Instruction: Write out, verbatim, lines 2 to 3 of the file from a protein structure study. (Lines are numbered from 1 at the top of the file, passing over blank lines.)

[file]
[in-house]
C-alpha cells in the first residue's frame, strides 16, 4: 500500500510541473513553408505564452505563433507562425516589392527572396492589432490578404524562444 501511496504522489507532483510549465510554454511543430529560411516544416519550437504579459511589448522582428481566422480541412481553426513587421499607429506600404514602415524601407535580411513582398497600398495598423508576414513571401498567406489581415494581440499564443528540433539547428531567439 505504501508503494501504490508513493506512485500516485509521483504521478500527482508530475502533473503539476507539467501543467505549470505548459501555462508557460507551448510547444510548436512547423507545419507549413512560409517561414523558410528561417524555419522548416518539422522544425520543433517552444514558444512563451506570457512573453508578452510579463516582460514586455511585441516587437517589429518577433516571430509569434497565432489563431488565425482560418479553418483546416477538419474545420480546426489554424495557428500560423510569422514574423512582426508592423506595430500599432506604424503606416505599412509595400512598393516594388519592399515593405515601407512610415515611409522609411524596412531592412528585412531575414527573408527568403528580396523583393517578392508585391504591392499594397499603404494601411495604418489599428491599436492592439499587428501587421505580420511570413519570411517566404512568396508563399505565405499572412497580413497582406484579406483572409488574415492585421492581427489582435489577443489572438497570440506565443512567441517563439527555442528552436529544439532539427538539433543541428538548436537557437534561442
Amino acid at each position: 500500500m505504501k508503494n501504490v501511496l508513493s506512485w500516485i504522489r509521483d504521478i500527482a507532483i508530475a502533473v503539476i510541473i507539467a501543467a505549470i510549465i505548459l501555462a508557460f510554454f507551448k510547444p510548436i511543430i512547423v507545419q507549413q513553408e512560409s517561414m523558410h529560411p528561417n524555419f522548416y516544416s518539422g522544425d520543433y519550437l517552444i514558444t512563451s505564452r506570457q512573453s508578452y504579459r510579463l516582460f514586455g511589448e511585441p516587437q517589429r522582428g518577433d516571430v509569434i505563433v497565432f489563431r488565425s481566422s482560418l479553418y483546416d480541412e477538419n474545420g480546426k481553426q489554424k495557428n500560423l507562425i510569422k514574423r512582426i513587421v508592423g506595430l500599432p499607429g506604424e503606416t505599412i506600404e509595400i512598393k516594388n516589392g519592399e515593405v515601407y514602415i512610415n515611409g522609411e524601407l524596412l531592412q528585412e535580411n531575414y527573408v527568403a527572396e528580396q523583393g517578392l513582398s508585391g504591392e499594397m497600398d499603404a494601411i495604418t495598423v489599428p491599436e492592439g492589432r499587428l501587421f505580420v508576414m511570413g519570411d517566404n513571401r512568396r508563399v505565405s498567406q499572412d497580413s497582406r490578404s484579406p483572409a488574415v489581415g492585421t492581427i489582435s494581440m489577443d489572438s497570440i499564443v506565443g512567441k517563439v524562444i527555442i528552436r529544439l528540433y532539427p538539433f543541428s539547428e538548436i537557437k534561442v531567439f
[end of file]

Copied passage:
C-alpha cells in the first residue's frame, strides 16, 4: 500500500510541473513553408505564452505563433507562425516589392527572396492589432490578404524562444 501511496504522489507532483510549465510554454511543430529560411516544416519550437504579459511589448522582428481566422480541412481553426513587421499607429506600404514602415524601407535580411513582398497600398495598423508576414513571401498567406489581415494581440499564443528540433539547428531567439 505504501508503494501504490508513493506512485500516485509521483504521478500527482508530475502533473503539476507539467501543467505549470505548459501555462508557460507551448510547444510548436512547423507545419507549413512560409517561414523558410528561417524555419522548416518539422522544425520543433517552444514558444512563451506570457512573453508578452510579463516582460514586455511585441516587437517589429518577433516571430509569434497565432489563431488565425482560418479553418483546416477538419474545420480546426489554424495557428500560423510569422514574423512582426508592423506595430500599432506604424503606416505599412509595400512598393516594388519592399515593405515601407512610415515611409522609411524596412531592412528585412531575414527573408527568403528580396523583393517578392508585391504591392499594397499603404494601411495604418489599428491599436492592439499587428501587421505580420511570413519570411517566404512568396508563399505565405499572412497580413497582406484579406483572409488574415492585421492581427489582435489577443489572438497570440506565443512567441517563439527555442528552436529544439532539427538539433543541428538548436537557437534561442
Amino acid at each position: 500500500m505504501k508503494n501504490v501511496l508513493s506512485w500516485i504522489r509521483d504521478i500527482a507532483i508530475a502533473v503539476i510541473i507539467a501543467a505549470i510549465i505548459l501555462a508557460f510554454f507551448k510547444p510548436i511543430i512547423v507545419q507549413q513553408e512560409s517561414m523558410h529560411p528561417n524555419f522548416y516544416s518539422g522544425d520543433y519550437l517552444i514558444t512563451s505564452r506570457q512573453s508578452y504579459r510579463l516582460f514586455g511589448e511585441p516587437q517589429r522582428g518577433d516571430v509569434i505563433v497565432f489563431r488565425s481566422s482560418l479553418y483546416d480541412e477538419n474545420g480546426k481553426q489554424k495557428n500560423l507562425i510569422k514574423r512582426i513587421v508592423g506595430l500599432p499607429g506604424e503606416t505599412i506600404e509595400i512598393k516594388n516589392g519592399e515593405v515601407y514602415i512610415n515611409g522609411e524601407l524596412l531592412q528585412e535580411n531575414y527573408v527568403a527572396e528580396q523583393g517578392l513582398s508585391g504591392e499594397m497600398d499603404a494601411i495604418t495598423v489599428p491599436e492592439g492589432r499587428l501587421f505580420v508576414m511570413g519570411d517566404n513571401r512568396r508563399v505565405s498567406q499572412d497580413s497582406r490578404s484579406p483572409a488574415v489581415g492585421t492581427i489582435s494581440m489577443d489572438s497570440i499564443v506565443g512567441k517563439v524562444i527555442i528552436r529544439l528540433y532539427p538539433f543541428s539547428e538548436i537557437k534561442v531567439f